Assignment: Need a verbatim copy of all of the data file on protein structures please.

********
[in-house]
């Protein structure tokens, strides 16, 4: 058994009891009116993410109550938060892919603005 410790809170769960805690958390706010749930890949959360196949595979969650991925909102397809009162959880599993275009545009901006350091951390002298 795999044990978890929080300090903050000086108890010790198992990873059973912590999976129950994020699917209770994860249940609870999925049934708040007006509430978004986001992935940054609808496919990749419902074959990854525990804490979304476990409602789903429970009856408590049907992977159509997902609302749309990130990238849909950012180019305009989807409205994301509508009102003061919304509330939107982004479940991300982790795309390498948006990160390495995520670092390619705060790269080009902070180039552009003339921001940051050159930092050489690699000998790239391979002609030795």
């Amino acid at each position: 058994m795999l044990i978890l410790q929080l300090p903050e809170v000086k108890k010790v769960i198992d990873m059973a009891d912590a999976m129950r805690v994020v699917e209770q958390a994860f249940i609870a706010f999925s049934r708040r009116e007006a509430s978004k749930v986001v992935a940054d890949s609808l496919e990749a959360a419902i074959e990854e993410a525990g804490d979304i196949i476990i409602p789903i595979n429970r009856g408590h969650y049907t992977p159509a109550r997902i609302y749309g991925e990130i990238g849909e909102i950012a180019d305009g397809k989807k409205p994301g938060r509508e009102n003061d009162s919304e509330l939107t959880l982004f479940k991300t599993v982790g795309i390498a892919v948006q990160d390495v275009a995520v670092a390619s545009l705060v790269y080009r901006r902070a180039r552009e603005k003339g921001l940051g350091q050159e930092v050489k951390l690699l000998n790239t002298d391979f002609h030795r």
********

[in-house]
């Protein structure tokens, strides 16, 4: 058994009891009116993410109550938060892919603005 410790809170769960805690958390706010749930890949959360196949595979969650991925909102397809009162959880599993275009545009901006350091951390002298 795999044990978890929080300090903050000086108890010790198992990873059973912590999976129950994020699917209770994860249940609870999925049934708040007006509430978004986001992935940054609808496919990749419902074959990854525990804490979304476990409602789903429970009856408590049907992977159509997902609302749309990130990238849909950012180019305009989807409205994301509508009102003061919304509330939107982004479940991300982790795309390498948006990160390495995520670092390619705060790269080009902070180039552009003339921001940051050159930092050489690699000998790239391979002609030795």
């Amino acid at each position: 058994m795999l044990i978890l410790q929080l300090p903050e809170v000086k108890k010790v769960i198992d990873m059973a009891d912590a999976m129950r805690v994020v699917e209770q958390a994860f249940i609870a706010f999925s049934r708040r009116e007006a509430s978004k749930v986001v992935a940054d890949s609808l496919e990749a959360a419902i074959e990854e993410a525990g804490d979304i196949i476990i409602p789903i595979n429970r009856g408590h969650y049907t992977p159509a109550r997902i609302y749309g991925e990130i990238g849909e909102i950012a180019d305009g397809k989807k409205p994301g938060r509508e009102n003061d009162s919304e509330l939107t959880l982004f479940k991300t599993v982790g795309i390498a892919v948006q990160d390495v275009a995520v670092a390619s545009l705060v790269y080009r901006r902070a180039r552009e603005k003339g921001l940051g350091q050159e930092v050489k951390l690699l000998n790239t002298d391979f002609h030795r």